Like, what is this telling you about your son. Like, is it telling you he's stupid that he got it wrong? Is it telling you he shouldn't go to college or he should? What is it telling you? And I would claim it tells you almost nothing. A great question for Games Magazine but a lousy question for Harvard.
Could you look at the doughnut question and tell me what that question is measuring?
In the figure above, what is the greatest number of non-overlapping regions into which the shaded region can be divided with exactly two straight lines? And it gives you four choices.
What it's trying to do is measure mathematics reasoning, spatial relations and one's ability to conceptualize.
Anything else? Is that a true test of how one will perform in college? Should an admissions officer use that information in choosing between candidates?
Well, hopefully no one will base any decisions on a single item on a single test administered on a Saturday. That's why our tests have about 60 mathematics items and 70 verbal items. So--no, an admissions officer should not base any decision on a single item. And what we try to do it state further than no one should base any decision on a single test score. They should use a lot of information.
But what we're trying to do is, we're trying not to recapitulate or repeat the types of computational basic skills, items in terms of addition or subtraction or dividing. What that type of an item and many others on our test are trying to do is, going beyond simple computation. Look at critical thinking skills and reasoning ability. Some of it's visual and perceptual. And others are simply mathematics and the ability to look at analogies or look at memorizing comprehension's and draw meaning from the text.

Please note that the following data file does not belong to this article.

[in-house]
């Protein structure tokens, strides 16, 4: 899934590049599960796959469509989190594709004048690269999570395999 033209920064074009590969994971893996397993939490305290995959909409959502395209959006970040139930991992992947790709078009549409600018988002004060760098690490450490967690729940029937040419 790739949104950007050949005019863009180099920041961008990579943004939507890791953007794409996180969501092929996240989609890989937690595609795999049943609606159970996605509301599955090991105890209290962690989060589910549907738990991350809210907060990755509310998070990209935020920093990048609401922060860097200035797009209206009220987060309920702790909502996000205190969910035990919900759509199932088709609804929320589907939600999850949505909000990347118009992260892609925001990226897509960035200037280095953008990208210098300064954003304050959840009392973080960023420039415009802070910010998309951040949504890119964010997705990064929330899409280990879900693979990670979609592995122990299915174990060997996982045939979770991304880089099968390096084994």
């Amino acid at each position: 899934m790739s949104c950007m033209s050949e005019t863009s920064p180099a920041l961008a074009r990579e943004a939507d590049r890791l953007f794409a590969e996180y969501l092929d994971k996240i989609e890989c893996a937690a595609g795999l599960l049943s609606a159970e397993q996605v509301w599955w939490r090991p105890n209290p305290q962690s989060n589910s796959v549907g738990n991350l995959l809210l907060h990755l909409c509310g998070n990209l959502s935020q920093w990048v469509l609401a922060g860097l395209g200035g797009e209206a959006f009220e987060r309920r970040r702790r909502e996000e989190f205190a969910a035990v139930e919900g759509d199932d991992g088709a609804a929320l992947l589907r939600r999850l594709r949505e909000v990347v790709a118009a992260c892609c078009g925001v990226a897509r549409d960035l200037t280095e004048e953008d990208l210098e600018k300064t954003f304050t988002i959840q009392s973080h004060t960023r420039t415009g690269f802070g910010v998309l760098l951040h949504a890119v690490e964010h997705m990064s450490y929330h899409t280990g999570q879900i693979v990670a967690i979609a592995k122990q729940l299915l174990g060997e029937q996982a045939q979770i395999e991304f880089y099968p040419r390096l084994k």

Are you saying that it's basically not fair given the differences in society?
I'm saying, given the differences across different groups in every way we want to measure it, whether we measure it with the SAT, with the courses taken, with high school grades, college grades or graduation--those differences exist and they exist in any measure that we have including the National Assessment of Education Progress at fourth grade and beyond.
And so when you're prohibited from looking at race and ethnicity--when those differences are so much a part of educational opportunity, of opportunity to learn and of quality of education and teaching--it really is a crime.
What the crime is, is not that the SAT is used for admissions. The crime is that courses like the advanced placement program, qualified teachers, the opportunity to be engaged in more rigorous courses and be expected to perform at higher levels--that opportunity is not uniform across all schools and across all communities, irrespective of where one lives.